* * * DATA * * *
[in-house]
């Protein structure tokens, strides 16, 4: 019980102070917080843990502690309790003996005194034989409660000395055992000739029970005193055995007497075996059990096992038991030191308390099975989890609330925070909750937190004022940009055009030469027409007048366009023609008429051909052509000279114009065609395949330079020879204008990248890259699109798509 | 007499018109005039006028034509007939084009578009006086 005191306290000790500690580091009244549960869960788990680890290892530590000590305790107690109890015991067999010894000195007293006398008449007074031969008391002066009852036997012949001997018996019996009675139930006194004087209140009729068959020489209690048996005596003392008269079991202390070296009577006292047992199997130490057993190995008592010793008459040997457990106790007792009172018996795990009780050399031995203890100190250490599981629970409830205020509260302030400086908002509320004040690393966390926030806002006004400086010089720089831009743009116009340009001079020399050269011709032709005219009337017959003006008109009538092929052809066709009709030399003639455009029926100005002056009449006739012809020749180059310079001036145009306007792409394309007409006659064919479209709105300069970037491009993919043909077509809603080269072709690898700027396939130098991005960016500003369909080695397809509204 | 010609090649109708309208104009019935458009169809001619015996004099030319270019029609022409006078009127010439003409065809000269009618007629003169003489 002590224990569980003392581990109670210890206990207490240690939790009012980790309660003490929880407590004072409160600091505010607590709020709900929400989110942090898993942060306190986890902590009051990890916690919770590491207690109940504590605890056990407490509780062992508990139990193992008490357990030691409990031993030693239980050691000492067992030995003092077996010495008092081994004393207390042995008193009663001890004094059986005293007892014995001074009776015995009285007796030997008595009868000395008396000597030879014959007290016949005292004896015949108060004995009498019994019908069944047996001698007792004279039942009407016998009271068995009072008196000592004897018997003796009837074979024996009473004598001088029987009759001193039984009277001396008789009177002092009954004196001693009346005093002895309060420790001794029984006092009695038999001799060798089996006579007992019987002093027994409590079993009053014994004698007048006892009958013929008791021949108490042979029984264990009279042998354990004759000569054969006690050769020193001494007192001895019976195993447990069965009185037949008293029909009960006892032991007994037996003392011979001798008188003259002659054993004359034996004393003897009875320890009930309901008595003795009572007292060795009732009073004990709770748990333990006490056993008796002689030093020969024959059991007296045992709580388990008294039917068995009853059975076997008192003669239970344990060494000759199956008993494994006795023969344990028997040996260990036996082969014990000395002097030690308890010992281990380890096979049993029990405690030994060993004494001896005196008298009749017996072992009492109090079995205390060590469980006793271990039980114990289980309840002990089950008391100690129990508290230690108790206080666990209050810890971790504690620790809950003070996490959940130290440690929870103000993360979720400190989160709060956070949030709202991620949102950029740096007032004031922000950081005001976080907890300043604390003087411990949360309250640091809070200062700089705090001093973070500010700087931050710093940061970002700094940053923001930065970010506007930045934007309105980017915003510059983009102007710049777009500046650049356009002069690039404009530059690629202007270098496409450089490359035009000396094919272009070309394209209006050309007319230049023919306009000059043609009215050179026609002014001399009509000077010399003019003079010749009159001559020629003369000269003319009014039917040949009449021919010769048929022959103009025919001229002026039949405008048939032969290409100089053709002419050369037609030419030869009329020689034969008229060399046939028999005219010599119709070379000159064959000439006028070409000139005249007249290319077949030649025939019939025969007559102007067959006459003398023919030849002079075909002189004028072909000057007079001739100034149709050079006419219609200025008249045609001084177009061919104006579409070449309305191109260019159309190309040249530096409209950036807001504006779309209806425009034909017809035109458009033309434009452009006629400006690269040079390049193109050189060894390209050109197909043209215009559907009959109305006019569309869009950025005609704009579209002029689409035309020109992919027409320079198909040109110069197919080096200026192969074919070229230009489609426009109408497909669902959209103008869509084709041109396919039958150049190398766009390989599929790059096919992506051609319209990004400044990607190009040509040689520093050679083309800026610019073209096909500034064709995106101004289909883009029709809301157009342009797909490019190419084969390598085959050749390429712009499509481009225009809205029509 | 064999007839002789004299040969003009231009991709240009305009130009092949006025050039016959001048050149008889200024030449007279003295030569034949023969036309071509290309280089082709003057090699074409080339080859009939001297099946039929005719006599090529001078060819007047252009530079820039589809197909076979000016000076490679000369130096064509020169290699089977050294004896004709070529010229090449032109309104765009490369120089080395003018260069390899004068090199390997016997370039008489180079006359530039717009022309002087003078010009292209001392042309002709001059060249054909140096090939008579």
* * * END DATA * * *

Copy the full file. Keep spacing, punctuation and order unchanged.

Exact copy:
[in-house]
């Protein structure tokens, strides 16, 4: 019980102070917080843990502690309790003996005194034989409660000395055992000739029970005193055995007497075996059990096992038991030191308390099975989890609330925070909750937190004022940009055009030469027409007048366009023609008429051909052509000279114009065609395949330079020879204008990248890259699109798509 | 007499018109005039006028034509007939084009578009006086 005191306290000790500690580091009244549960869960788990680890290892530590000590305790107690109890015991067999010894000195007293006398008449007074031969008391002066009852036997012949001997018996019996009675139930006194004087209140009729068959020489209690048996005596003392008269079991202390070296009577006292047992199997130490057993190995008592010793008459040997457990106790007792009172018996795990009780050399031995203890100190250490599981629970409830205020509260302030400086908002509320004040690393966390926030806002006004400086010089720089831009743009116009340009001079020399050269011709032709005219009337017959003006008109009538092929052809066709009709030399003639455009029926100005002056009449006739012809020749180059310079001036145009306007792409394309007409006659064919479209709105300069970037491009993919043909077509809603080269072709690898700027396939130098991005960016500003369909080695397809509204 | 010609090649109708309208104009019935458009169809001619015996004099030319270019029609022409006078009127010439003409065809000269009618007629003169003489 002590224990569980003392581990109670210890206990207490240690939790009012980790309660003490929880407590004072409160600091505010607590709020709900929400989110942090898993942060306190986890902590009051990890916690919770590491207690109940504590605890056990407490509780062992508990139990193992008490357990030691409990031993030693239980050691000492067992030995003092077996010495008092081994004393207390042995008193009663001890004094059986005293007892014995001074009776015995009285007796030997008595009868000395008396000597030879014959007290016949005292004896015949108060004995009498019994019908069944047996001698007792004279039942009407016998009271068995009072008196000592004897018997003796009837074979024996009473004598001088029987009759001193039984009277001396008789009177002092009954004196001693009346005093002895309060420790001794029984006092009695038999001799060798089996006579007992019987002093027994409590079993009053014994004698007048006892009958013929008791021949108490042979029984264990009279042998354990004759000569054969006690050769020193001494007192001895019976195993447990069965009185037949008293029909009960006892032991007994037996003392011979001798008188003259002659054993004359034996004393003897009875320890009930309901008595003795009572007292060795009732009073004990709770748990333990006490056993008796002689030093020969024959059991007296045992709580388990008294039917068995009853059975076997008192003669239970344990060494000759199956008993494994006795023969344990028997040996260990036996082969014990000395002097030690308890010992281990380890096979049993029990405690030994060993004494001896005196008298009749017996072992009492109090079995205390060590469980006793271990039980114990289980309840002990089950008391100690129990508290230690108790206080666990209050810890971790504690620790809950003070996490959940130290440690929870103000993360979720400190989160709060956070949030709202991620949102950029740096007032004031922000950081005001976080907890300043604390003087411990949360309250640091809070200062700089705090001093973070500010700087931050710093940061970002700094940053923001930065970010506007930045934007309105980017915003510059983009102007710049777009500046650049356009002069690039404009530059690629202007270098496409450089490359035009000396094919272009070309394209209006050309007319230049023919306009000059043609009215050179026609002014001399009509000077010399003019003079010749009159001559020629003369000269003319009014039917040949009449021919010769048929022959103009025919001229002026039949405008048939032969290409100089053709002419050369037609030419030869009329020689034969008229060399046939028999005219010599119709070379000159064959000439006028070409000139005249007249290319077949030649025939019939025969007559102007067959006459003398023919030849002079075909002189004028072909000057007079001739100034149709050079006419219609200025008249045609001084177009061919104006579409070449309305191109260019159309190309040249530096409209950036807001504006779309209806425009034909017809035109458009033309434009452009006629400006690269040079390049193109050189060894390209050109197909043209215009559907009959109305006019569309869009950025005609704009579209002029689409035309020109992919027409320079198909040109110069197919080096200026192969074919070229230009489609426009109408497909669902959209103008869509084709041109396919039958150049190398766009390989599929790059096919992506051609319209990004400044990607190009040509040689520093050679083309800026610019073209096909500034064709995106101004289909883009029709809301157009342009797909490019190419084969390598085959050749390429712009499509481009225009809205029509 | 064999007839002789004299040969003009231009991709240009305009130009092949006025050039016959001048050149008889200024030449007279003295030569034949023969036309071509290309280089082709003057090699074409080339080859009939001297099946039929005719006599090529001078060819007047252009530079820039589809197909076979000016000076490679000369130096064509020169290699089977050294004896004709070529010229090449032109309104765009490369120089080395003018260069390899004068090199390997016997370039008489180079006359530039717009022309002087003078010009292209001392042309002709001059060249054909140096090939008579």